The survey results also show a range in how companies allocate internal resources to resolve OS&D.

Some respondents say their company spends no time on OS&D at all. This is the clear benefit of outsourcing to insurance companies or other third parties, although time saved doesn’t necessarily equal money saved. Some of these companies still report paying several thousand dollars in OS&D claims each month. 

Approximately 39% of respondents dedicate staff to OS&D. A high majority of these respondents have 10 or fewer dedicated staff, but a few outliers have teams of 100 to 200 people. Of the outliers, two are carriers, one is a 3PL and all three have more than a  million square feet of warehouse network. 

Survey results show a negative correlation between the average amount a company spends on OS&D per month and the average number of employees dedicated to OS&D. 

On average, shippers spend the most on OS&D every month and have the fewest number of people focused on OS&D. 3PLs, on the other hand, have on average more staff dedicated to OS&D and spend the least on OS&D charges. 

Most common are the companies that handle it internally, either paying a dedicated team or staff with other responsibilities must carve out time.


OS&D resolution can be constrained by industry processes and outdated technology. 

The two are closely tied: Without technology to provide certainty around freight counts and condition, warehouse staff and carriers may rely on hand-scanning or other manual counts to indicate accuracy. 

OS&D resolution efforts follow other workflows. When companies lack visibility into shipping and receiving, they’re limited to theoretical standards of who should pay for OS&D events. 

For example, in theory, the consignee signs the bill of lading only after they’ve checked the freight, transferring over the title as well as the responsibility for OS&D. 

This leaves companies with freight in their possession to dispute claims from a weakened position. There may be images of an event, but they only show that the OS&D exists, not when or how it occurred. There is no real proof of responsibility, just laborious processes that contribute to costs and uncertainty around OS&D.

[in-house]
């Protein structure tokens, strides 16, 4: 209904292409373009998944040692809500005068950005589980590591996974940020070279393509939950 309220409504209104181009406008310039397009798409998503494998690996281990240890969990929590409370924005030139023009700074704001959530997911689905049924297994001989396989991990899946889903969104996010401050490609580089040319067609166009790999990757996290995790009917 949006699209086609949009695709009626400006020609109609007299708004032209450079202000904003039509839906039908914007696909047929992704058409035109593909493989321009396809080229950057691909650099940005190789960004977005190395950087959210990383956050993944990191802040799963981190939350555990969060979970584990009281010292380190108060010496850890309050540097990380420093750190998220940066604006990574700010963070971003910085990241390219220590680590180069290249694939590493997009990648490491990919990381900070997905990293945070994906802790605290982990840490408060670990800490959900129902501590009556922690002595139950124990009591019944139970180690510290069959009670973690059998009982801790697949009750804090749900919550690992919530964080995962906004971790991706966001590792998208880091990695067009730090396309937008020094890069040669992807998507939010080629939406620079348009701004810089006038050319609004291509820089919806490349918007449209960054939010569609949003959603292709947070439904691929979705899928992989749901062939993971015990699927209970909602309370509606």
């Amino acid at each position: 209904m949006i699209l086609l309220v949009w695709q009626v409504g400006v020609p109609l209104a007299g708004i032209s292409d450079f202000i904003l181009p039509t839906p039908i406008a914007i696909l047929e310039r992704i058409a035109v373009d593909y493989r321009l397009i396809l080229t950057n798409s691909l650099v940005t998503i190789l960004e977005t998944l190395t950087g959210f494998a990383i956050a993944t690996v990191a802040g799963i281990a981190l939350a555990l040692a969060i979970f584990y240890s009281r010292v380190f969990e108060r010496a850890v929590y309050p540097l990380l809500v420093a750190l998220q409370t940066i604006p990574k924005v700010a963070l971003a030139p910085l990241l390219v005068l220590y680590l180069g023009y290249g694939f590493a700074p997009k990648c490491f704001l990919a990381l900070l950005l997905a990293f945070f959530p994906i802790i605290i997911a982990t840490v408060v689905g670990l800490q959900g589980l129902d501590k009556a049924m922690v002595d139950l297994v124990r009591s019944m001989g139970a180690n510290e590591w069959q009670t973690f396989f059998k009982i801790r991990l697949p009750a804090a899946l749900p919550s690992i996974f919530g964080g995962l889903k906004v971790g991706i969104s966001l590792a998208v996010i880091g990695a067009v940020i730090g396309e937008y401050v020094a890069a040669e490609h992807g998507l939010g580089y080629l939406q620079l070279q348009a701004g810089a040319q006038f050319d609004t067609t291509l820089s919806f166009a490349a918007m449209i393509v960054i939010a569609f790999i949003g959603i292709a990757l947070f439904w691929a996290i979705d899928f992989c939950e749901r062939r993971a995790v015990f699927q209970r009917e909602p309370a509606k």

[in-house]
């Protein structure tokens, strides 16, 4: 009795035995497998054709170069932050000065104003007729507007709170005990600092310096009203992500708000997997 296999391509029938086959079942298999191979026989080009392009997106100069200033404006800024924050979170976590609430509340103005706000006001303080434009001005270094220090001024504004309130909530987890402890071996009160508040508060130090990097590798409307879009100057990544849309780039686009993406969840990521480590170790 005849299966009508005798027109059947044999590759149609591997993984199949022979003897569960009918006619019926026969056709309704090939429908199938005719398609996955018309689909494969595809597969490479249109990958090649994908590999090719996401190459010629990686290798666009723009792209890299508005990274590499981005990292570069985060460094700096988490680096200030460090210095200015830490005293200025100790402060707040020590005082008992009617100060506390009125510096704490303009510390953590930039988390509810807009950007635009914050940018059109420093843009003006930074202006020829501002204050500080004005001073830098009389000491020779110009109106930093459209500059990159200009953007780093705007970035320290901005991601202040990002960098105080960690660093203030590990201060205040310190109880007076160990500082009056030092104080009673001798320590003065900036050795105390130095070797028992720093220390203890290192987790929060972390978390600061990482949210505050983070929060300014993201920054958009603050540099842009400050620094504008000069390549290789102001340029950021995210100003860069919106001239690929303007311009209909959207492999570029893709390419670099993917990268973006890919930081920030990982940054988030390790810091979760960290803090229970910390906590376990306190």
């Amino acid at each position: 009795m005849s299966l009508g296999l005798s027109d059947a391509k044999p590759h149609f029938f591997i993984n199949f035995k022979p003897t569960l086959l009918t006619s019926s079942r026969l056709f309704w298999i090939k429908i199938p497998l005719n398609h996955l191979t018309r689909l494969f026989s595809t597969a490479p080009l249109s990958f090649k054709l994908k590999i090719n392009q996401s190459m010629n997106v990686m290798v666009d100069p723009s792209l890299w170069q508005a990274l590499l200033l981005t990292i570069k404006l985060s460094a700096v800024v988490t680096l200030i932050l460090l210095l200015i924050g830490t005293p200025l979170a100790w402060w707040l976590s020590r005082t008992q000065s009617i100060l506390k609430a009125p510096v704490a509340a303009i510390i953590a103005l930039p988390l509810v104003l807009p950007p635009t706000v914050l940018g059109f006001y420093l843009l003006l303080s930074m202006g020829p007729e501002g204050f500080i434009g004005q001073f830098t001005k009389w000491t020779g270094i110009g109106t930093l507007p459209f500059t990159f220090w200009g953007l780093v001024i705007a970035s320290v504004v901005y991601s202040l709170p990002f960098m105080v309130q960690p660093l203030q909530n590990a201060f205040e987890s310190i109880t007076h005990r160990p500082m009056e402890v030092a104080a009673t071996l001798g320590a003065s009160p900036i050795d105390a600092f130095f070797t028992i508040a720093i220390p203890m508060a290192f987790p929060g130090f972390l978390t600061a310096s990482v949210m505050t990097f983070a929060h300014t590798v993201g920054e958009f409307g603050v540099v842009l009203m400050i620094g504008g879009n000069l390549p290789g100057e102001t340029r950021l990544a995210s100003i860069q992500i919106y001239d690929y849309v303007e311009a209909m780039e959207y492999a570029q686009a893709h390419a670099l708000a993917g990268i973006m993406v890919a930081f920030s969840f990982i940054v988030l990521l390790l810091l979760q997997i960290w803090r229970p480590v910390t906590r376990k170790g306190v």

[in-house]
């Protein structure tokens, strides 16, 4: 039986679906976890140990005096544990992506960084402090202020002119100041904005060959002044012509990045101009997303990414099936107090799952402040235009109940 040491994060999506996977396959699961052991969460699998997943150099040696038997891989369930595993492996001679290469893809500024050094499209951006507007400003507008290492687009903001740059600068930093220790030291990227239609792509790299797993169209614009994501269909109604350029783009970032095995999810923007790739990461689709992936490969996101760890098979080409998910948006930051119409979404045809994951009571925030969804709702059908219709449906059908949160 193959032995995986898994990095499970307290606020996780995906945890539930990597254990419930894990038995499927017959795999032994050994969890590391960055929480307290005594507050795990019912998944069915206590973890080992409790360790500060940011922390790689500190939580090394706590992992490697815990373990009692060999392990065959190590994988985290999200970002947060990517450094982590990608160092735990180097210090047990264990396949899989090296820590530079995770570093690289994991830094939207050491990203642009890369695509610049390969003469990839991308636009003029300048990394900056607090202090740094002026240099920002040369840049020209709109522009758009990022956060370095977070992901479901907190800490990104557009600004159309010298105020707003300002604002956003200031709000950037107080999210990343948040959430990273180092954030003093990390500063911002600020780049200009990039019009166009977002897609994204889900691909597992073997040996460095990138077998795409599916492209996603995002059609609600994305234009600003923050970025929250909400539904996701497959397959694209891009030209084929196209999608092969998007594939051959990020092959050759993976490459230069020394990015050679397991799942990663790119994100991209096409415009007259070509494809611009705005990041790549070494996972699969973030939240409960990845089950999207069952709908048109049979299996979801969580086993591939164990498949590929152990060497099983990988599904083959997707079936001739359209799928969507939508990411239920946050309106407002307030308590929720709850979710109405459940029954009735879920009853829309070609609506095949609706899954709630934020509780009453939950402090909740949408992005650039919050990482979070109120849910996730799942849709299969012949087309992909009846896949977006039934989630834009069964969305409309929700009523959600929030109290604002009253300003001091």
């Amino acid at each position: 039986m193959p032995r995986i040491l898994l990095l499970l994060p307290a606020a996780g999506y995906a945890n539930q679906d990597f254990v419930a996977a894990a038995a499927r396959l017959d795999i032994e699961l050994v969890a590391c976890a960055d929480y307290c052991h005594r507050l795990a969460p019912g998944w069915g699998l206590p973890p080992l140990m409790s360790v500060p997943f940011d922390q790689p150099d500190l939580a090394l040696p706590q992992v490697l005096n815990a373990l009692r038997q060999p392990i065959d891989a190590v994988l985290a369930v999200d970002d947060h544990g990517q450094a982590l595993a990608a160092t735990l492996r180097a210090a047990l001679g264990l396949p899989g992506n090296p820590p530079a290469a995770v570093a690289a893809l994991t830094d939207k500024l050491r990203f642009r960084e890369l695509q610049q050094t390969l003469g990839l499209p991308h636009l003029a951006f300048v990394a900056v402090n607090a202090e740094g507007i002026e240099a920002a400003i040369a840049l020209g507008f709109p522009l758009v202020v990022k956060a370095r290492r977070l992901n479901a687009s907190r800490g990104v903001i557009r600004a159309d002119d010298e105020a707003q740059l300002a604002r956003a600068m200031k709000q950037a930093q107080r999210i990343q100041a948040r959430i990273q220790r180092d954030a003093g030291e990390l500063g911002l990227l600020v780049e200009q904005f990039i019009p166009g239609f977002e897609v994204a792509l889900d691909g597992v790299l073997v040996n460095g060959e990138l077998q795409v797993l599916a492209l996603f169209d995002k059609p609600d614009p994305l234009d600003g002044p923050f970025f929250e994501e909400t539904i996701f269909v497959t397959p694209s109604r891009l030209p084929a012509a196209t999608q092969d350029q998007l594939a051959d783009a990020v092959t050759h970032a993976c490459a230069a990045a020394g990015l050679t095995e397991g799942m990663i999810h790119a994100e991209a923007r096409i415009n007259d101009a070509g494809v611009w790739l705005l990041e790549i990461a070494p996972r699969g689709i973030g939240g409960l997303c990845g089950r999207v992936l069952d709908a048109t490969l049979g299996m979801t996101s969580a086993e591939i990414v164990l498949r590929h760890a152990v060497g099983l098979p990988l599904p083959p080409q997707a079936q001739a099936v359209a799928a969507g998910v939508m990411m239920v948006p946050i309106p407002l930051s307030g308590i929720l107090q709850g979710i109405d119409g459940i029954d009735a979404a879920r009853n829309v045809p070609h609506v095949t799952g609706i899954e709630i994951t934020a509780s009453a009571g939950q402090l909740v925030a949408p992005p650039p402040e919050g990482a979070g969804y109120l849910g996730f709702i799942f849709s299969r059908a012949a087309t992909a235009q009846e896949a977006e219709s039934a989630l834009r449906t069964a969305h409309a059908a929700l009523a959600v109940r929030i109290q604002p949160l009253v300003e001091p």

Given the costs of OS&D on shippers, carriers and 3PLs, the industry is looking to emerging technology for a solution. 

Vision-based technology can reduce occurrences of OS&D and provide visibility that makes it easy to resolve any uncertainty. 

Computer vision enables computers to derive meaning from what they “see” in images or videos. In logistics, this technology can be used to extract information from real-world events, such as an image of a label or a video of pallets being unloaded from a truck. 

Computer vision can be leveraged to resolve OS&D by:

  • Eliminating scanning errors and flagging OS&D at loading docks, before responsibility passes to the wrong party.
  • Unlocking new levels of visibility by recording images and video of events, providing irrefutable visual proof of OS&D responsibility.
  • Updating data instantly via integrations through warehouse management systems and other platforms.

Companies that invest in vision-based technologies can unlock new levels of visibility while eliminating the delays and errors inherent in manual workflows.

As logistics technology evolves, instances of OS&D will become much easier for everyone to resolve.


The lack of visibility into where OS&D occurred, what exactly happened, and who is responsible contributes to the uncertainty around OS&D. The survey shows that, as a result, shippers, carriers, and 3PLs pay more for OS&D than they feel responsible for.

OS&D costs go beyond claims or chargebacks. Companies must spend time and resources resolving OS&D and can even lose business as a result of friction or disagreements with partners – but as they invest in new technologies that increase visibility, resolving OS&D will cost everyone less.